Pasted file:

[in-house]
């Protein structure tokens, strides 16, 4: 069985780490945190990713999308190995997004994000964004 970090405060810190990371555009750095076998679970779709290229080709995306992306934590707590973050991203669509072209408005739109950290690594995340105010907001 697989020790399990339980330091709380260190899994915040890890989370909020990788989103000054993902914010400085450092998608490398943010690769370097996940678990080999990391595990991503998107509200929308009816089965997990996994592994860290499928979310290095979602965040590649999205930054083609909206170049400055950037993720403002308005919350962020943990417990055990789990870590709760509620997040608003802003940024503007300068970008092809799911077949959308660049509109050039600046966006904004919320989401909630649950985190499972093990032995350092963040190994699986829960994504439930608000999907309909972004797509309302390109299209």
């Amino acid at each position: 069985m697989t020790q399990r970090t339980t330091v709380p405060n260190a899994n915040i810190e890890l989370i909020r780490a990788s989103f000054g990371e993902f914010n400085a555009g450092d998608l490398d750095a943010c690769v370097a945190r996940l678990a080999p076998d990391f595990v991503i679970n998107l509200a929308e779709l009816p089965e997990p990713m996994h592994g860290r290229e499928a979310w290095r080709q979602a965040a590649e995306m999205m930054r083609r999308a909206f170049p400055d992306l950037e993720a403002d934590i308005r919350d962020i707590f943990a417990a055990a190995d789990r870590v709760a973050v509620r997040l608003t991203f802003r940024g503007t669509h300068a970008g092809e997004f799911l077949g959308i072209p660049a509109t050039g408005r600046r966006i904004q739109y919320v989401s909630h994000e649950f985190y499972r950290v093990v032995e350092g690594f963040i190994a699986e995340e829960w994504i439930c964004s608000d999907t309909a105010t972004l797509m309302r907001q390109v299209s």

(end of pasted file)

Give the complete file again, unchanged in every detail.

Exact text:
[in-house]
């Protein structure tokens, strides 16, 4: 069985780490945190990713999308190995997004994000964004 970090405060810190990371555009750095076998679970779709290229080709995306992306934590707590973050991203669509072209408005739109950290690594995340105010907001 697989020790399990339980330091709380260190899994915040890890989370909020990788989103000054993902914010400085450092998608490398943010690769370097996940678990080999990391595990991503998107509200929308009816089965997990996994592994860290499928979310290095979602965040590649999205930054083609909206170049400055950037993720403002308005919350962020943990417990055990789990870590709760509620997040608003802003940024503007300068970008092809799911077949959308660049509109050039600046966006904004919320989401909630649950985190499972093990032995350092963040190994699986829960994504439930608000999907309909972004797509309302390109299209």
């Amino acid at each position: 069985m697989t020790q399990r970090t339980t330091v709380p405060n260190a899994n915040i810190e890890l989370i909020r780490a990788s989103f000054g990371e993902f914010n400085a555009g450092d998608l490398d750095a943010c690769v370097a945190r996940l678990a080999p076998d990391f595990v991503i679970n998107l509200a929308e779709l009816p089965e997990p990713m996994h592994g860290r290229e499928a979310w290095r080709q979602a965040a590649e995306m999205m930054r083609r999308a909206f170049p400055d992306l950037e993720a403002d934590i308005r919350d962020i707590f943990a417990a055990a190995d789990r870590v709760a973050v509620r997040l608003t991203f802003r940024g503007t669509h300068a970008g092809e997004f799911l077949g959308i072209p660049a509109t050039g408005r600046r966006i904004q739109y919320v989401s909630h994000e649950f985190y499972r950290v093990v032995e350092g690594f963040i190994a699986e995340e829960w994504i439930c964004s608000d999907t309909a105010t972004l797509m309302r907001q390109v299209s």